If there’s one thing billionaires love, it’s living on gated, heavily patrolled swaths of land large enough to house an entire neighborhood of non-billionaire people. And if there’s one thing billionaires hate, it’s any suggestion that they should welcome those non-billionaire people to live any closer to their armored enclaves. Take the residents of the Silicon Valley city of Woodside, California — population 5,500, 89 percent white, median household income $250,000, median home-sale price $5.5 million — who insist that they really do want to allow more housing in their neighborhoods. Unfortunately, their own town council says they can’t, because they’re planning to declare the entire city a habitat for mountain lions, a threatened species in California. Woodside, regretfully, submits that it therefore can’t allow accessory dwelling units, or ADUs — now legal statewide, thanks to laws recently signed by Governor Gavin Newsom — anywhere in its city limits. “We love animals,” Woodside mayor Dick Brown told the Almanac News. “Every house that’s built is one more acre taken away from their habitat.” In no way, of course, is this an attempt to suppress the zoned potential for development and avoid any new construction that smacks of density. Woodside is instead spinning this as a choice between big cats and granny flats.
Mountain lions, which are native to the state, absolutely do face an existential threat. California’s cougars, in particular, are being harmed by sprawl, as their habitat has been carved up by freeways and subdivisions. The state is already taking big steps to allow cougars to travel more freely, starting with an $87 million wildlife crossing over the 101 freeway in Los Angeles. Issuing a blanket ban of certain types of housing nearby is not part of that project. It’s also not the intent of the Endangered Species Act that Woodside’s town councilors are using to build their argument, says Beth Pratt, California regional executive director for the National Wildlife Federation. “What you want to do is prevent open space from being overdeveloped,” she says. “But when there’s an existing footprint, adding a duplex isn’t adding harm.” The biggest property in Woodside, owned by Oracle founder Larry Ellison, is a 23-acre Japanese-inspired estate with a large lake and catwalk-like breezeways. It looks extremely cougar-friendly, whether it has a guest house in the yard or not.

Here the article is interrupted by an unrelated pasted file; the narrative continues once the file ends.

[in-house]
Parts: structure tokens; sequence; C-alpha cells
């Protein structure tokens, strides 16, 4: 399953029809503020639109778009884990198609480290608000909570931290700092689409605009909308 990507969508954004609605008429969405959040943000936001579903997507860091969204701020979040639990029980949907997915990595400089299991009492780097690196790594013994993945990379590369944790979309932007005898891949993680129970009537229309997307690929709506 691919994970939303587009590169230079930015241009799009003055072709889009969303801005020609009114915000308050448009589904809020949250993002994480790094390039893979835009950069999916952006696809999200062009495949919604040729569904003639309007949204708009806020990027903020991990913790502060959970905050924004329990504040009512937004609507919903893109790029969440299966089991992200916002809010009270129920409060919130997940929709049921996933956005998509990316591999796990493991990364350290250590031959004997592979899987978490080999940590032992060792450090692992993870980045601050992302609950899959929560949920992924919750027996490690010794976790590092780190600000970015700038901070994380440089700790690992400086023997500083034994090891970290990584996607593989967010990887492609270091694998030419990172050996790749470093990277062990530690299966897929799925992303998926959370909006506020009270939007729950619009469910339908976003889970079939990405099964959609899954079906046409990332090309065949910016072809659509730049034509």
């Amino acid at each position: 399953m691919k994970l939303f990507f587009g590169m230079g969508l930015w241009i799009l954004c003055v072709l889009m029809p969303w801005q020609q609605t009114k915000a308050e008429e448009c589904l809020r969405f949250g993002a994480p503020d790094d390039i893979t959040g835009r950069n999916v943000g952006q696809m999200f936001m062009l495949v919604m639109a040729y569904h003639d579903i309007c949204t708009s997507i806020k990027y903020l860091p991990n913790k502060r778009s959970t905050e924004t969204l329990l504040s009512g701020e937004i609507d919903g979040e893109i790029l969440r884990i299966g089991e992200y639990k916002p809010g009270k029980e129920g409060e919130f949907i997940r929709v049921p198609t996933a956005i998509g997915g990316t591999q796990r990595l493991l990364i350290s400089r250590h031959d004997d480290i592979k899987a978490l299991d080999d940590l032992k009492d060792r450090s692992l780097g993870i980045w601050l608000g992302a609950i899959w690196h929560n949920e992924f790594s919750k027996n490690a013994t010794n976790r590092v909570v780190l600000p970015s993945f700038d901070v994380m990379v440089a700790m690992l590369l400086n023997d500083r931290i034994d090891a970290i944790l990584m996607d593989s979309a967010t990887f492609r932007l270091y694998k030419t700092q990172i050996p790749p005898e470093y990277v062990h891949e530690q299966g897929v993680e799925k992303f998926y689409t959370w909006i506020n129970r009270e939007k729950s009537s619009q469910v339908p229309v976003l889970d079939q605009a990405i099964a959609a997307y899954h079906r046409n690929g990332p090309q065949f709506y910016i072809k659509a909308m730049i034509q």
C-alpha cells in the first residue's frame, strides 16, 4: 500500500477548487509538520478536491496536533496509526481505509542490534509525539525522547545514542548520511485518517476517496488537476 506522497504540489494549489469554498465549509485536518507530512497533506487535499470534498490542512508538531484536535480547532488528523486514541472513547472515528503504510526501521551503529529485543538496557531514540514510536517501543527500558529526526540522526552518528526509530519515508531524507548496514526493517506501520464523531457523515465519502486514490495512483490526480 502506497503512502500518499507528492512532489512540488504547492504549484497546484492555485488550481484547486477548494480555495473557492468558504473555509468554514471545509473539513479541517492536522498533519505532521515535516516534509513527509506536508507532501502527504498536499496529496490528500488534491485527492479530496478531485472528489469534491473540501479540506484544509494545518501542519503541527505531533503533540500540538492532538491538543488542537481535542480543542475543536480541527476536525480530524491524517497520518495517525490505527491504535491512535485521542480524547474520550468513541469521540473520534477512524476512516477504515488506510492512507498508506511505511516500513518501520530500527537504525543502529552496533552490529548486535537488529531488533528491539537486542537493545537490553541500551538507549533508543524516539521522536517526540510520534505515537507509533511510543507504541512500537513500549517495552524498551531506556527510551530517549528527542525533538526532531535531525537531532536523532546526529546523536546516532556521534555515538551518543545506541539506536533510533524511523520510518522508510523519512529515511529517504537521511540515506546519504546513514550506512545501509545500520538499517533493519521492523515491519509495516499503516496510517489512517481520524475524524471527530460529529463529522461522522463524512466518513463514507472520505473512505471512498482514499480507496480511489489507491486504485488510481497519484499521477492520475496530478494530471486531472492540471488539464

By coincidence, right across the street is a 20,000-square-foot home about to be listed for $110 million. It’s newly constructed on a three-acre property that was razed and graded during “four years of development and construction,” according to The Real Deal — development and construction that almost certainly destroyed the habitats for numerous species. Yet per Woodside’s proposed legislation, building that mansion would be permitted, and adding an 800-square-foot lakeside cottage on Ellison’s compound would be illegal. Somehow, the city of Woodside is managing to reinforce a housing crisis for cougars and humans alike.